We see no reason why a Magistrate with clear authority to hold hearings and recommend findings as to the unconstitutionality of continuing prison conditions may not perform a similar function as to specific episodes of unconstitutional conduct by prison officials. The phrase "conditions of confinement" appears not to have been selected as a limitation to preclude episodes of misconduct, but rather as a generalized category covering all grievances occurring during prison confinement. This meaning emerges from comparing the phrase with the immediately preceding category in subsection 636(b)(1)(B) that covers "applications for posttrial relief made by individuals convicted of criminal offenses." Congress evidently wished magistrates to assist district judges with respect to all prisoner claims and selected phrases to describe the two broad categories of prisoner claims cognizable [**11] under 28 U.S.C. § § 2254, 2255 (challenges to convictions) and 42 U.S.C. § 1983 (challenges to conditions of confinement). See generally Preiser v. Rodriguez, 411 U.S. 475, 36 L. Ed. 2d 439, 93 S. Ct. 1827 (1973).
The Magistrate was therefore entitled to hold a hearing on McCarthy's complaint and submit recommended findings to the District Judge.
2. The Authority of the District Judge. After initially viewing the Magistrate's proposed findings as submitted under subsection 636(b)(1) and adopting them, Judge Cabranes altered his view in his post-judgment ruling and considered the Magistrate's findings to be "essentially" those of a special master acting under subsection 636(b)(2). Then, explicitly referring to Rule 53(e)(2) of the Federal Rules of [*840] Civil Procedure, governing judicial consideration of a master's findings in a nonjury case, the District Judge accepted the findings as not clearly erroneous, the standard under Rule 53(e)(2). Had the Judge stopped there, his ruling would have been infirm for two reasons.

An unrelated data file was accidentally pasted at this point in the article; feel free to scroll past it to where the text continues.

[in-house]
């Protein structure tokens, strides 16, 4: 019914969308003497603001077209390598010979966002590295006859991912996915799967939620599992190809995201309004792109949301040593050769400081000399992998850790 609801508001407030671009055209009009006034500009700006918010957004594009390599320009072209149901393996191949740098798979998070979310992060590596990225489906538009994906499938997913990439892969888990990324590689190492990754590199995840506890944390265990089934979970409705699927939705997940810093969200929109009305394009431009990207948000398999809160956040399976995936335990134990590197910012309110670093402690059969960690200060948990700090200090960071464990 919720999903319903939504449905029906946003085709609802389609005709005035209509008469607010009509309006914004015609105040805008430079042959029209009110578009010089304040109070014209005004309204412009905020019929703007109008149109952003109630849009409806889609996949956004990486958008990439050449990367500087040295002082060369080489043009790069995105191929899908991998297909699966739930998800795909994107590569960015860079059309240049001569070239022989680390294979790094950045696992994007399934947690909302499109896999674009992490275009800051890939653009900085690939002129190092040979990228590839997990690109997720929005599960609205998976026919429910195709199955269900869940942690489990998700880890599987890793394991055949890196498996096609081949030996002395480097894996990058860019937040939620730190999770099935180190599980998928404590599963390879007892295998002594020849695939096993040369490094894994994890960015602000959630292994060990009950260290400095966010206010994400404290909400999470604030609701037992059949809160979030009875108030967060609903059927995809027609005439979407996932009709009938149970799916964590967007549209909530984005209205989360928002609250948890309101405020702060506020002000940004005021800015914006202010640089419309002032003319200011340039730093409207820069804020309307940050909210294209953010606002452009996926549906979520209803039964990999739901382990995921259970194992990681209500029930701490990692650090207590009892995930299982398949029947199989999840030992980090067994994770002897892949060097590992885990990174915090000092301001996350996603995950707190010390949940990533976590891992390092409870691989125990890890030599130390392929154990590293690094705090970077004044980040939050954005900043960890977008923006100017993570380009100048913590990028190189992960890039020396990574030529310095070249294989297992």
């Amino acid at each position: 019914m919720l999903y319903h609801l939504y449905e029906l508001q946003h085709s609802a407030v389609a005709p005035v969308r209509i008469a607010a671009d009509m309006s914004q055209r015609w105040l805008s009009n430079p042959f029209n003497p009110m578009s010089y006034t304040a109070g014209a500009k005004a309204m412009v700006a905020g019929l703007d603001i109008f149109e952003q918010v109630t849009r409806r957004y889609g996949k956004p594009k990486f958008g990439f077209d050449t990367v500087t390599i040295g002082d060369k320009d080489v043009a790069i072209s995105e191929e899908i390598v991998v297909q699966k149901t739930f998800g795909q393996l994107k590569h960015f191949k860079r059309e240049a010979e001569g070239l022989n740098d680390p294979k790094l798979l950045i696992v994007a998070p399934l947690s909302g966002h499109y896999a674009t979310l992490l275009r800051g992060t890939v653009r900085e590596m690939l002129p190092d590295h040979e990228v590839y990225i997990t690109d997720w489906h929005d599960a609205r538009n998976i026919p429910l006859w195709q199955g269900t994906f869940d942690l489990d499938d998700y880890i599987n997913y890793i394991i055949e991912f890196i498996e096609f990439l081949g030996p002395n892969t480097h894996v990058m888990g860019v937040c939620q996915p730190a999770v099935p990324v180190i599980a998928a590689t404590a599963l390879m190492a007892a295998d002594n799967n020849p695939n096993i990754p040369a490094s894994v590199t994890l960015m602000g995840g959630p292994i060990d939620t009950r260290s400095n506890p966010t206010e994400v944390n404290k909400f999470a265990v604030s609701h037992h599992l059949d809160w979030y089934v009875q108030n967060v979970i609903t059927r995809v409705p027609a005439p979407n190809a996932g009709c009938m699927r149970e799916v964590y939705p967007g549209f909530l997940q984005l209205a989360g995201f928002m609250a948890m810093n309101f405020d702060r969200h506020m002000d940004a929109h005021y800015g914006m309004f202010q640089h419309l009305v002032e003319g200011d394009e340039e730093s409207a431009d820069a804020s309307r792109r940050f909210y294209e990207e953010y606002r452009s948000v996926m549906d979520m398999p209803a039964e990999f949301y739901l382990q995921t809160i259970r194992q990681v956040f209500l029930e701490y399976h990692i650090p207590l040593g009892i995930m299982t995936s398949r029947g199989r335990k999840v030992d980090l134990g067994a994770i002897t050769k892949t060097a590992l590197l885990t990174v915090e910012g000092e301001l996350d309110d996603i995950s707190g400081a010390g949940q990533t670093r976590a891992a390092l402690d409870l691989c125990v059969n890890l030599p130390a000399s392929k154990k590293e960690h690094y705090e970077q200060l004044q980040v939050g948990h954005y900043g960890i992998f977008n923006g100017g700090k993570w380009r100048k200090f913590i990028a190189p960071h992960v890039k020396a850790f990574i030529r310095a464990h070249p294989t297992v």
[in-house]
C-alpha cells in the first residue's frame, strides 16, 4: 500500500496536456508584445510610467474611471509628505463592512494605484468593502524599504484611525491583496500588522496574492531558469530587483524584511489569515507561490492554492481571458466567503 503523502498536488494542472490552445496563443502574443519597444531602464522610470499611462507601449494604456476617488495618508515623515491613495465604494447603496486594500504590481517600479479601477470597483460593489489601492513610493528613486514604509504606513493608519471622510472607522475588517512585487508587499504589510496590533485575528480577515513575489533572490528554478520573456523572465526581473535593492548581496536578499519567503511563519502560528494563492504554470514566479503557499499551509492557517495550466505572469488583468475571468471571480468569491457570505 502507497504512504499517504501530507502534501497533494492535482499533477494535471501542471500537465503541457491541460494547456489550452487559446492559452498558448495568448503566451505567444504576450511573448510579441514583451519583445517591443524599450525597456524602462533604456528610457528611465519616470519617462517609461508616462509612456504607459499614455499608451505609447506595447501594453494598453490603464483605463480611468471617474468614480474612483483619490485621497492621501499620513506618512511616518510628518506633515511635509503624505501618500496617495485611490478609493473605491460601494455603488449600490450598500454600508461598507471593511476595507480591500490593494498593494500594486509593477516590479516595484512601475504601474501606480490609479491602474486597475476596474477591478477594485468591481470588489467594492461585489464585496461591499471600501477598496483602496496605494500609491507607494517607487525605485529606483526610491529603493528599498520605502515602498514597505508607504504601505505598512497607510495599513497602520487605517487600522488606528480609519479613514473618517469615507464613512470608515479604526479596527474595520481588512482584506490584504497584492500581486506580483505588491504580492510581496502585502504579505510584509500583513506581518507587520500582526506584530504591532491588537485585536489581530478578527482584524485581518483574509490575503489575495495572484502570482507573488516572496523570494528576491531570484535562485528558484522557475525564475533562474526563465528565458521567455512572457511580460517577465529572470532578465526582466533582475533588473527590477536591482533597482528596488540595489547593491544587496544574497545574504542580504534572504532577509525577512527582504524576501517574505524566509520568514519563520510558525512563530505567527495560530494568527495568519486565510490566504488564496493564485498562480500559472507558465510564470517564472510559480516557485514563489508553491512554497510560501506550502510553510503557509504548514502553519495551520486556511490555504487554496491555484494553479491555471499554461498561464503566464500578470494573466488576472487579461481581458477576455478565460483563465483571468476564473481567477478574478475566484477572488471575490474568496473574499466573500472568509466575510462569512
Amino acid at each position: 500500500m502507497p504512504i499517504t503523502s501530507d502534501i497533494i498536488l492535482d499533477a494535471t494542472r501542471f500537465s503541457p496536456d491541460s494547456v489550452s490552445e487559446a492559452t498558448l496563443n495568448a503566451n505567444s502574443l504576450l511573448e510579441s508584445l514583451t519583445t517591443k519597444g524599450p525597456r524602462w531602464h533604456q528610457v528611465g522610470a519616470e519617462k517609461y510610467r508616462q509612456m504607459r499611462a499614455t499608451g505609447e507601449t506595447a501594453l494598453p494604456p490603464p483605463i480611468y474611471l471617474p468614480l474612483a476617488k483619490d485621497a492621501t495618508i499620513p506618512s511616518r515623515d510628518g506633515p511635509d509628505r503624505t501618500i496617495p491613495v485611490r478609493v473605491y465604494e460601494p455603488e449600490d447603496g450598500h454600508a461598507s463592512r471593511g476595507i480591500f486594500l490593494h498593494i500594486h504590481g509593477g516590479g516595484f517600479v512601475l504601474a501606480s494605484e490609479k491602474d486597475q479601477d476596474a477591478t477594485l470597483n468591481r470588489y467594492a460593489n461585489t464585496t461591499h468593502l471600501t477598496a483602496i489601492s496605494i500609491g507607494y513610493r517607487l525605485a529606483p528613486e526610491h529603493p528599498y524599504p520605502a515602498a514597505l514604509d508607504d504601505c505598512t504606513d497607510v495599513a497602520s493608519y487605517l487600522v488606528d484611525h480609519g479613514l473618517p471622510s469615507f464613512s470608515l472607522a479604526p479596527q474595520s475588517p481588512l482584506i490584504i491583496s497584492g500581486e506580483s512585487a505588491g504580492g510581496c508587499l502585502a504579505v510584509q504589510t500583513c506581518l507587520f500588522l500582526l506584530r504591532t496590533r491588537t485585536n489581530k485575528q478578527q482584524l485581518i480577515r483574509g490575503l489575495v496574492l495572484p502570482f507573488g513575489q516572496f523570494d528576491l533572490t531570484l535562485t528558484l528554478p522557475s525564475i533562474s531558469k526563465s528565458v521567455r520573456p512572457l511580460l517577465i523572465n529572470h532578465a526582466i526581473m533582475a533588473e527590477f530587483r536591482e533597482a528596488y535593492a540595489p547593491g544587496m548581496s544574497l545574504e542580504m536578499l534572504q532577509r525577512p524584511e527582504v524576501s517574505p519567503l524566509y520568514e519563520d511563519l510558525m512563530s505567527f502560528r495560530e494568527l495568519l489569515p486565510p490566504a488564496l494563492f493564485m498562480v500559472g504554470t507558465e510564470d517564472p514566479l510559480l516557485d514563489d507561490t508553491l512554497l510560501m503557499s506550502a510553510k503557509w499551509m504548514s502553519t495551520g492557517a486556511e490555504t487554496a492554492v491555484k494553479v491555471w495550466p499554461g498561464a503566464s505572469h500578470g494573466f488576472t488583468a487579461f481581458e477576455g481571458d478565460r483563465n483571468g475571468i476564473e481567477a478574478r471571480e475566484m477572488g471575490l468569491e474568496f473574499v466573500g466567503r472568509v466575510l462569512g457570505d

First, the Magistrate made and forwarded his findings under subsection 636(b)(1), [**12] and that subsection requires de novo review of any proposed findings to which objection was made. Though we are confident that the Magistrate would exercise the same high degree of care and conscientiousness whether his findings were to be reviewed de novo or under a clearly erroneous standard, we would have considerable doubt whether proposed findings made in the expectation of plenary review would be valid, absent reassessment by the recommender, if in fact they received review only under a less rigorous standard. Second, we would also doubt whether this fairly straightforward section 1983 suit would qualify for reference to a special master under the exacting standards of Rule 53(b) (in nonjury matters "a reference shall be made only upon a showing that some exceptional condition requires it" except where a claim requires an accounting or a difficult computation of damages).